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The speaker probably does not live in the village but lives on a farm like Frost himself. He has been to the village to buy household necessities and is on his way back home. Many have suggested that the poem contains a hidden death wish. His behavior may be simpler than that. He may have had a fight with his wife and is just in no hurry to return home. Maybe he would like to delay until he knows she is sound asleep. Since it is "the darkest evening of the year," meaning the longest night of the year, it is very close to Christmas. The speaker may have bought Christmas presents in town in addition to food and whatever else they needed at home. They may have been planning a Christmas dinner.
Frost once said:
Everything written is as good as it is dramatic. It need not declare itself in form, but it is drama or nothing.
In "Stopping by Woods on a Snowy Evening" he introduces drama by making the speaker seem guilty and troubled. He is afraid of being seen by the owner of the woods. Even his horse seems to be wondering why he is stopping there. The horse is not capable of thought, but it knows they are on their way home and it is behaving the way horses usually behave when they know they are going to a stable where they will be unhitched and get something to eat. These two things are sufficient to make the poem dramatic. Imagine the difference if Frost only wrote about how beautiful the woods looked in the falling snow! It would sound like a cliche, or like Christmas card verse.
Frost was probably inspired to write this poem because of a recent experience, which might have had some elements of a religious experience. He saw a beautiful sight and was struck by the wonder of nature and the mystery of existence. But characteristically he wanted to make his poem dramatic because, as he said, "it is drama or nothing."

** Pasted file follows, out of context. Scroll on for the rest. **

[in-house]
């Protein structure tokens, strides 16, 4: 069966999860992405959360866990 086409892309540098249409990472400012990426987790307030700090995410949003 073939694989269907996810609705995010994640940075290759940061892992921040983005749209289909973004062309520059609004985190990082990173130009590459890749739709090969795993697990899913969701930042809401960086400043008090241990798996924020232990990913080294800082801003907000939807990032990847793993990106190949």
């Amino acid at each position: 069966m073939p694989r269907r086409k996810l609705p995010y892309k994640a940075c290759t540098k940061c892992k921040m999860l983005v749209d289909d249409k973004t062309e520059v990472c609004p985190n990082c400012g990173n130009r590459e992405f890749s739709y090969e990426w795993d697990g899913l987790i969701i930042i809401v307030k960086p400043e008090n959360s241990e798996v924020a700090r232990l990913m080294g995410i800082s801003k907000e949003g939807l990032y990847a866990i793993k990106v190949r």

poetry is very subjective and every poem speaks to every reader in a different way. In the poem 'Stopping by Woods on a Snowy Evening' by Robert Frost, many readers get the feeling from the language and tone that the speaker is on his way somewhere, and is expected there. That is why he cannot stop too long - even though he might like to, as he finds the falling snowflakes almost hypnotic, and the silence and emptiness mysterious and inviting rather than cold and forbidding. In other poems however, Frost has a different attitude to isolation, so you might want to look a t those too for a comparison. His host might well be cross if he was late, and we get the feeling he is already his acquaintance.
The speaker is in familiar territory; he is riding his sleigh during an evening snowfall and has stopped to watch the woods "fill up with snow." There is nothing particularly noteworthy in the speaker’s decision to stop, for falling snow is lovely to watch. On another level, however, the stopping may signify a reluctance to move forward, a fear of the future, and so on. The speaker apparently feels embarrassed by the stopping, for he notes that his "little horse" must be taking exception to the action. The speaker seems to be projecting onto the horse his own ideas that we must be busy every second of our lives. In addition, the speaker has a sense of invading someone else’s property, for the "though" of line 2 suggests that he would not stop if the owner were present to observe him. Some critics have asserted that the house in the village is a church, and that therefore the woody area belongs to God. The implications of this reading raise many speculations among people with varying religious backgrounds.
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